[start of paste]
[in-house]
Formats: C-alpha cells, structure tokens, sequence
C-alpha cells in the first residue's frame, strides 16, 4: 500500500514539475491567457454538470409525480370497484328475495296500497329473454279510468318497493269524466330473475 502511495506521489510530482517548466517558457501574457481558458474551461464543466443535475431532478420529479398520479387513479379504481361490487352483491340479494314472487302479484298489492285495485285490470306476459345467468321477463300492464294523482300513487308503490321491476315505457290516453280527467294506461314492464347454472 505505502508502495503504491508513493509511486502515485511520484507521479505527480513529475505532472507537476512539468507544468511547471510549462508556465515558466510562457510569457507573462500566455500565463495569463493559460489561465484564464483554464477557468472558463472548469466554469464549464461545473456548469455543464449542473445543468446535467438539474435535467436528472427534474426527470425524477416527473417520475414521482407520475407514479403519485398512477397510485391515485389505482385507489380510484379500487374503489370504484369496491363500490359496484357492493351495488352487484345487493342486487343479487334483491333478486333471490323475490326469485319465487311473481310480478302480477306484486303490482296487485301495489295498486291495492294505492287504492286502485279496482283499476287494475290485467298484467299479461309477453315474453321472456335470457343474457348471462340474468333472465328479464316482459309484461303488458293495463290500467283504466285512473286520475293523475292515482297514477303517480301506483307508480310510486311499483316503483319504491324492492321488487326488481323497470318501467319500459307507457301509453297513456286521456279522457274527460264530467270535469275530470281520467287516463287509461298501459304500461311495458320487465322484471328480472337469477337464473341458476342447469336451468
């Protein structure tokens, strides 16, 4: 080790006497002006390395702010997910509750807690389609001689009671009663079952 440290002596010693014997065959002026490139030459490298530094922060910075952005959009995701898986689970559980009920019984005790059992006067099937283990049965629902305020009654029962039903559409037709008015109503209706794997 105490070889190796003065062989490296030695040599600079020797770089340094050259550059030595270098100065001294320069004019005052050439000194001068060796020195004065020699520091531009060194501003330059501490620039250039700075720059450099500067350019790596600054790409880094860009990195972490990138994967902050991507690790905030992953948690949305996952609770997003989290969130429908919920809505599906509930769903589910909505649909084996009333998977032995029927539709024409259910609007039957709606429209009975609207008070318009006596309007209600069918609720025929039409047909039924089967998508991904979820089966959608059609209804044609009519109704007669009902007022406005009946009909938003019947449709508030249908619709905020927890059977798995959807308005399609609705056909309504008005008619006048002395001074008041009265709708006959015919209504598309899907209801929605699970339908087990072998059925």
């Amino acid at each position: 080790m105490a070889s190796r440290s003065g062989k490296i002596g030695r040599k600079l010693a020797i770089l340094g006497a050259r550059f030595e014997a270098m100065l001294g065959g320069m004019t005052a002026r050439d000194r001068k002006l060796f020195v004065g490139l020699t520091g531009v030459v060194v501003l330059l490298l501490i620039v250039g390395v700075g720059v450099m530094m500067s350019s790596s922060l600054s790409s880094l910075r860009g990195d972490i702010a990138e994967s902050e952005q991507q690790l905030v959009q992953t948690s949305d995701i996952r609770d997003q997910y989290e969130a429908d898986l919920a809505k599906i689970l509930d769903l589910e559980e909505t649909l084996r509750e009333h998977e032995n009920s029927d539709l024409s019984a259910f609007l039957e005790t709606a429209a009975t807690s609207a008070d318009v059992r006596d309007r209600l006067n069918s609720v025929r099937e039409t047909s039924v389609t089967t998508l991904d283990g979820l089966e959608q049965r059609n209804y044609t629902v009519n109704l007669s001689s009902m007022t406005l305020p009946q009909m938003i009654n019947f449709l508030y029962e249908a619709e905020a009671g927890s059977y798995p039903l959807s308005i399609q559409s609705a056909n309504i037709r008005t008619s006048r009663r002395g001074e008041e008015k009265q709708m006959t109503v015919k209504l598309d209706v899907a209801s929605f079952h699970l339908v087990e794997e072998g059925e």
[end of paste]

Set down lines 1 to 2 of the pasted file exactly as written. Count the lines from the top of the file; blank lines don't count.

[in-house]
Formats: C-alpha cells, structure tokens, sequence